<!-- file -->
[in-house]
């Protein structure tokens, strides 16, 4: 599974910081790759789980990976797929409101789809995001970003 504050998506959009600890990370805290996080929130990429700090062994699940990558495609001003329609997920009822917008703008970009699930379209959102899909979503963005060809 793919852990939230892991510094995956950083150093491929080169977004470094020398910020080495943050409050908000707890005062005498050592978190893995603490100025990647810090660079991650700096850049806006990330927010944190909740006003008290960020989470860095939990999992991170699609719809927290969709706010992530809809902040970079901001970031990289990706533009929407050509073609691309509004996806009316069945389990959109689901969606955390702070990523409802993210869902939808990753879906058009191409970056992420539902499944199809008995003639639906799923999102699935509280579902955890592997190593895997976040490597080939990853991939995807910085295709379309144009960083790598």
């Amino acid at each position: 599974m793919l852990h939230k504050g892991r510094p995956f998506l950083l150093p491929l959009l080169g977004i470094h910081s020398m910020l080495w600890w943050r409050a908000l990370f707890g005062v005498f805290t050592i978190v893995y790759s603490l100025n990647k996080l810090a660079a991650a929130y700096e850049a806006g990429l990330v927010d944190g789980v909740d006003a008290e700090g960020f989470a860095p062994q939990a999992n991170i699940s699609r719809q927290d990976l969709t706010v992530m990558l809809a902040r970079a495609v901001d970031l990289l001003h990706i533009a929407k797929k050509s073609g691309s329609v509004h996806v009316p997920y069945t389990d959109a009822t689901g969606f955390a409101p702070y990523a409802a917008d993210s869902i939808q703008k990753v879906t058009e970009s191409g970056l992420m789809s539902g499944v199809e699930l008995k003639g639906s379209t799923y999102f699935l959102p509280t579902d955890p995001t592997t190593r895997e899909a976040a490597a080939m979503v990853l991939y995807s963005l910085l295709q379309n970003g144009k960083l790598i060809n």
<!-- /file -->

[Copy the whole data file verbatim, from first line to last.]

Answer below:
[in-house]
């Protein structure tokens, strides 16, 4: 599974910081790759789980990976797929409101789809995001970003 504050998506959009600890990370805290996080929130990429700090062994699940990558495609001003329609997920009822917008703008970009699930379209959102899909979503963005060809 793919852990939230892991510094995956950083150093491929080169977004470094020398910020080495943050409050908000707890005062005498050592978190893995603490100025990647810090660079991650700096850049806006990330927010944190909740006003008290960020989470860095939990999992991170699609719809927290969709706010992530809809902040970079901001970031990289990706533009929407050509073609691309509004996806009316069945389990959109689901969606955390702070990523409802993210869902939808990753879906058009191409970056992420539902499944199809008995003639639906799923999102699935509280579902955890592997190593895997976040490597080939990853991939995807910085295709379309144009960083790598």
């Amino acid at each position: 599974m793919l852990h939230k504050g892991r510094p995956f998506l950083l150093p491929l959009l080169g977004i470094h910081s020398m910020l080495w600890w943050r409050a908000l990370f707890g005062v005498f805290t050592i978190v893995y790759s603490l100025n990647k996080l810090a660079a991650a929130y700096e850049a806006g990429l990330v927010d944190g789980v909740d006003a008290e700090g960020f989470a860095p062994q939990a999992n991170i699940s699609r719809q927290d990976l969709t706010v992530m990558l809809a902040r970079a495609v901001d970031l990289l001003h990706i533009a929407k797929k050509s073609g691309s329609v509004h996806v009316p997920y069945t389990d959109a009822t689901g969606f955390a409101p702070y990523a409802a917008d993210s869902i939808q703008k990753v879906t058009e970009s191409g970056l992420m789809s539902g499944v199809e699930l008995k003639g639906s379209t799923y999102f699935l959102p509280t579902d955890p995001t592997t190593r895997e899909a976040a490597a080939m979503v990853l991939y995807s963005l910085l295709q379309n970003g144009k960083l790598i060809n």